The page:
On August 14, 1997, the Baltimore Orioles baseball game against the Seattle Mariners was postponed because some of the lights at Oriole Park at Camden Yards didn’t properly turn on. This much isn’t in dispute. But the reason for that light malfunction is at the center of a salacious, widespread urban legend that’s been passed around by sports fans for decades. Here’s the short version of it, all of which you should read with the word “ALLEGEDLY” blinking over it like a TV-studio applause sign: As the story goes, on the day in question, Orioles legend (and squeaky-clean baseball icon) Cal Ripken Jr. caught his wife in bed with actor Kevin Costner, got in a fight with Costner, and was so banged-up that he couldn’t play in that night’s game. So then, according to the story, the Orioles somehow caused a minor power outage in the stadium, so as to postpone the game until the next day and preserve Ripken’s record consecutive-games-played streak, which then stood at a remarkable 2,431 games.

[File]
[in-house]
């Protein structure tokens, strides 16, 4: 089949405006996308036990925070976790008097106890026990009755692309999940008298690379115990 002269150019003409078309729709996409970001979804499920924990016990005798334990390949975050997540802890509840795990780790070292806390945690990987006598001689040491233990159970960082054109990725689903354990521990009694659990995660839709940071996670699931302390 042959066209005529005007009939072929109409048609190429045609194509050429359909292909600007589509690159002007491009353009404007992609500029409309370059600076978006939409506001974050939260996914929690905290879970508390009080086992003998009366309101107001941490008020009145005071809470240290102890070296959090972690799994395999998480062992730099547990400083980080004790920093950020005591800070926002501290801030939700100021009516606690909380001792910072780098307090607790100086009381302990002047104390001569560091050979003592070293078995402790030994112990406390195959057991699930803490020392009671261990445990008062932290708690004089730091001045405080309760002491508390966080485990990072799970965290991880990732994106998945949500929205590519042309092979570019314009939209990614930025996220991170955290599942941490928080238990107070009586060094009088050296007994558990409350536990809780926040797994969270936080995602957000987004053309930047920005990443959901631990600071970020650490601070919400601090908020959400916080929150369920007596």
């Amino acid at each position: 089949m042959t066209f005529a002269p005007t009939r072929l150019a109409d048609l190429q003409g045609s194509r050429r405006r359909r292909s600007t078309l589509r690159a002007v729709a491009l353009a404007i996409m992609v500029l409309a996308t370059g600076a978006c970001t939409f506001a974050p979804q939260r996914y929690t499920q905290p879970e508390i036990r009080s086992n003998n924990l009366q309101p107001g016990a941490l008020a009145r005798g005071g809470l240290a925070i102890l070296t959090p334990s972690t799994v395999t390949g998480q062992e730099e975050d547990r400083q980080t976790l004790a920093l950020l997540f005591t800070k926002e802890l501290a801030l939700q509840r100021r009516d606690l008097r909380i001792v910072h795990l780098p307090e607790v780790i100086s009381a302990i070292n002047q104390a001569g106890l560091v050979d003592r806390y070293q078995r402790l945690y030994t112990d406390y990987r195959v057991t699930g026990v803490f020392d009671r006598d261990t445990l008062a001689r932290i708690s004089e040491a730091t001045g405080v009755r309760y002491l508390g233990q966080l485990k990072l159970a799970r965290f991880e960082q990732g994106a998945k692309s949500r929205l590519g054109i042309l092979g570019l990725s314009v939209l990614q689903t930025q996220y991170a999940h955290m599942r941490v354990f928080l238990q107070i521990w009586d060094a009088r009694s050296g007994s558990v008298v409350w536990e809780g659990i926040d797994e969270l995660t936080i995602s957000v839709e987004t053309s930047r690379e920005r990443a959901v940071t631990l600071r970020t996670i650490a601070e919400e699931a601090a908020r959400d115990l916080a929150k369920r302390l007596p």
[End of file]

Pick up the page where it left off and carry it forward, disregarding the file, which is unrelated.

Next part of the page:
The rumor — unlikely as it may seem — has always fascinated me, because I was actually in the ballpark that night. I was a couple weeks shy of teenagerdom and on vacation with my family, sitting in section 310, just underneath the faulty light tower in question. And so it was with great interest that I listened to The Rumor, a podcast hosted by Sam Dingman and Mac Montandon that investigated the Ripken-Costner rumor and released its sixth and final episode on Monday. Set into motion by a comment from an off-duty cop who had been told the rumor was actually true, Dingman and Montandon interviewed players, stadium employees, and other key figures in the postponement, while also obsessing over archival footage, scouring old documents, and even talking to pop-culture buffs like Vulture’s own Matt Zoller Seitz and Will Leitch to understand the Costner of it all.
To hear more about their exploration of the rumor, I spoke with lifelong Orioles fans Dingman and Montandon about Ripken, conspiracy theories, and why John Waters declining an interview probably wasn’t such a bad thing.
Sam, on the podcast, you talk about wanting to disprove the rumor, because you didn’t really want it to be true. How did you balance that in your head — on the one hand wanting to preserve the myth of your favorite ballplayer, while also wanting to make a podcast that would benefit from a splashy, newsy revelation?